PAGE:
[click here] for more

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Eminent Domain became national precedent out of Connecticut. Do Judges get a piece of the Corruption pie? [post]

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[click here] for a past post on Governor John G. Rowland, the names, and everything else should raise red flags. Pay attention to wherever the word "bond" is used.

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The Picking the State Cookies "Joke" in legislative circles. Legislators that break ranks with the "Lawyer Mafia" can end up arrested and even in prison. Legislators have power and status based on the committees they are on. Picking the "State Cookie" commission is the equivalent to being sent out to the Legislative "Woodshed". Representative Lawlor makes reference to the State Cookie in responding to my questions. The transcripts are purposely doctored to keep certain names and subjects from internet word search engines, just look for [inaudible] .

[click here] for post

[Excerpt] from the March 6, 2006, Judiciary Committee Public Hearing at the Hartford Capitol, Legislative Session, Connecticut:

REP. HOVEY: Thank you, Mr. Chairman. Before you, I'm not sure what the protocol is, do you want to close the public hearing? I have a comment I want to make.

REP. LAWLOR: Oh, sure, I can close the public hearing. No problem, it's okay.

REP. HOVEY: Okay, I just wanted to say that I respect the, respectfully object to the delay in the votes on these judges because it's my understanding that the delay is due to one of the nominees specifically.

And, from my perspective, we've appointed and appraised judges who have had significant issues with demeanor.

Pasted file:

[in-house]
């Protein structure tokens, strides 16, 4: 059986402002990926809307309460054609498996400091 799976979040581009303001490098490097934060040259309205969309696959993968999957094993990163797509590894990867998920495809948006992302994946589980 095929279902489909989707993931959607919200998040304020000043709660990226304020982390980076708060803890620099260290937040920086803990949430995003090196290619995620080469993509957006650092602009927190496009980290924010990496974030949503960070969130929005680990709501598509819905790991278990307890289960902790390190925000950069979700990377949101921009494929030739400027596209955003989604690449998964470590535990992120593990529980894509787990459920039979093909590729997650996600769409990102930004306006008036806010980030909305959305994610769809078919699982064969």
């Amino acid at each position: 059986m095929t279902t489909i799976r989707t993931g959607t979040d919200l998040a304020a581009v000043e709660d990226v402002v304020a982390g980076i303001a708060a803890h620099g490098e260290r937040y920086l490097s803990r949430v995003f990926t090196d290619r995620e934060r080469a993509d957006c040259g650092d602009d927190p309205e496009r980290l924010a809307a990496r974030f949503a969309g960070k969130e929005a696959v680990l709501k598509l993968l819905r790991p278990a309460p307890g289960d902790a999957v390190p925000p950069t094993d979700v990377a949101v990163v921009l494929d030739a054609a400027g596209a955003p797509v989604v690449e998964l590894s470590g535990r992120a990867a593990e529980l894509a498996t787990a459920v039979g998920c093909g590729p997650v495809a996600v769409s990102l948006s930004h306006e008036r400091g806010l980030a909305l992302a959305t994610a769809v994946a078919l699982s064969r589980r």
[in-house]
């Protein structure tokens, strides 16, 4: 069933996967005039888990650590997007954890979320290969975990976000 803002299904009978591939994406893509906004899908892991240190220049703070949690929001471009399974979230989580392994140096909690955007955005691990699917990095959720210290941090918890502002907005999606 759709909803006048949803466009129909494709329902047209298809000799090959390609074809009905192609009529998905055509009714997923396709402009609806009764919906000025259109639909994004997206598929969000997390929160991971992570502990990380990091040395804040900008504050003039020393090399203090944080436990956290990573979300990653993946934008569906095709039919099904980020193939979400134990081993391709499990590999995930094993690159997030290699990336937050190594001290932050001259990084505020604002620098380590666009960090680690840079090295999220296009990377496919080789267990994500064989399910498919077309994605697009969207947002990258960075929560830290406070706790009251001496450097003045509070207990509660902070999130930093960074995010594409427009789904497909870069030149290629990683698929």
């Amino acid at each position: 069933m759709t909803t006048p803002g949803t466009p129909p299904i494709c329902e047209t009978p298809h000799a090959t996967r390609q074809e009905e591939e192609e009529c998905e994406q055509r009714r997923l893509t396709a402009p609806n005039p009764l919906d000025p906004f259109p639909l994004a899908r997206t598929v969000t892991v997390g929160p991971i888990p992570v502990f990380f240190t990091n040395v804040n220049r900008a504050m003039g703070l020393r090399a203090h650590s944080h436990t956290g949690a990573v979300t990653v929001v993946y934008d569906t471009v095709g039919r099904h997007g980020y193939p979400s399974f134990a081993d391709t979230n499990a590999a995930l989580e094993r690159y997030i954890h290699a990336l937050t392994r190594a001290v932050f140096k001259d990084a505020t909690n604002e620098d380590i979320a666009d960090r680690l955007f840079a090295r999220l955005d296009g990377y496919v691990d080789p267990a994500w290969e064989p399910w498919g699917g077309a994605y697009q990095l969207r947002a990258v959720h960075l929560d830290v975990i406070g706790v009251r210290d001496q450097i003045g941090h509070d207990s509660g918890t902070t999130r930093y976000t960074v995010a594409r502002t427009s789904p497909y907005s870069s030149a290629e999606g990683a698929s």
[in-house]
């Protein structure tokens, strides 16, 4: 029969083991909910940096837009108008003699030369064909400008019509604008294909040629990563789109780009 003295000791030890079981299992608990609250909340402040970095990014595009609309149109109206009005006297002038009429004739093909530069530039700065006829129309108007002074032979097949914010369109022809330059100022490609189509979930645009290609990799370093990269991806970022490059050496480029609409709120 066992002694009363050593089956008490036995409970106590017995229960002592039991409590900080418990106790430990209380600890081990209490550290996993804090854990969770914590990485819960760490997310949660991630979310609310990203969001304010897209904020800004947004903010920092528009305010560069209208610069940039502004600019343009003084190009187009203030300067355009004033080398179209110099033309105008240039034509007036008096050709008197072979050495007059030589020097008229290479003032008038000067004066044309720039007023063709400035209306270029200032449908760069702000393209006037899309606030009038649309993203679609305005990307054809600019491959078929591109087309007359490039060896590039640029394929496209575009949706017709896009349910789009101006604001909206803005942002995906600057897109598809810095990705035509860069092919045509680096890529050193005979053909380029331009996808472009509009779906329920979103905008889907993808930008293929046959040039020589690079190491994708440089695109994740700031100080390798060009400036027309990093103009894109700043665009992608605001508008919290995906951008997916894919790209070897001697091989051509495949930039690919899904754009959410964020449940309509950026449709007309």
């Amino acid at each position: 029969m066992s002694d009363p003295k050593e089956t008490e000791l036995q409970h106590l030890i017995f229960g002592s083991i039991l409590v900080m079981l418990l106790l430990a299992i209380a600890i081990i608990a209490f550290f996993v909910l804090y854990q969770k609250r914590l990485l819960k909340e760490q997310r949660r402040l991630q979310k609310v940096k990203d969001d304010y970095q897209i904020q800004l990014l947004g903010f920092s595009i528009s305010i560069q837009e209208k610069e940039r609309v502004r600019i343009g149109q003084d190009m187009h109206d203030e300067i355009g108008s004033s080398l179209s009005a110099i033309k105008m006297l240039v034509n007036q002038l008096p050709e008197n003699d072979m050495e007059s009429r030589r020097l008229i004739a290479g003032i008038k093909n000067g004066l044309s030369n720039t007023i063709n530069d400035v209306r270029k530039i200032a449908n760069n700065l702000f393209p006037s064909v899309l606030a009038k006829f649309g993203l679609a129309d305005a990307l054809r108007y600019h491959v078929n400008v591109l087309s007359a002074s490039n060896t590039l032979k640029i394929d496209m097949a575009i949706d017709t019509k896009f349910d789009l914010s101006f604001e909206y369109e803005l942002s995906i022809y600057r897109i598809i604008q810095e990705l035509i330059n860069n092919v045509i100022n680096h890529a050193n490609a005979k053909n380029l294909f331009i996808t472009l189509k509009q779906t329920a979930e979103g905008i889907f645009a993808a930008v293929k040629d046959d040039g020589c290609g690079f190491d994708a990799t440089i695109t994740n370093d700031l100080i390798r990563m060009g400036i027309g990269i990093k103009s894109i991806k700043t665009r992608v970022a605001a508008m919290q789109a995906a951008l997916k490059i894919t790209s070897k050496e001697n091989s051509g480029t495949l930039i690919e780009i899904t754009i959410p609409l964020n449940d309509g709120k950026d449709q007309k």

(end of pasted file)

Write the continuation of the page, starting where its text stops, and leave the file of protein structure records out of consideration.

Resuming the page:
They're arrogant, pretentious and even dishonest, and that we have recently approved a judge who knowingly put children back into harm's way instead of using their judicial latitude to protect these children.

And the particular individual that we had earlier today, I believe the terms willful neglect and this or that about their circumstance, personal circumstance.

And what I would say is, someone who sits on this Committee with a--

[Whereupon, the hearing was adjourned.]

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[Click Here] for the posts that might explain my possible Post traumatic Stress Disorder or why I seem to prefer to help other likewise abused seemingly more than I want to use my talents to network and advance financially. I do want to help others AND somehow make a living. Links to no longer link to the old posts. This is probably the most comprehensive grouping of my posts.

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[click here] for the text of the letter addressed to Governor Rowland of Connecticut meant to reach him on his first day of Federal Prison. Warning: Graphic Language

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The Boston Mafia and the Connection to the Connecticut Mob

detailed in this book, a little sample: [click]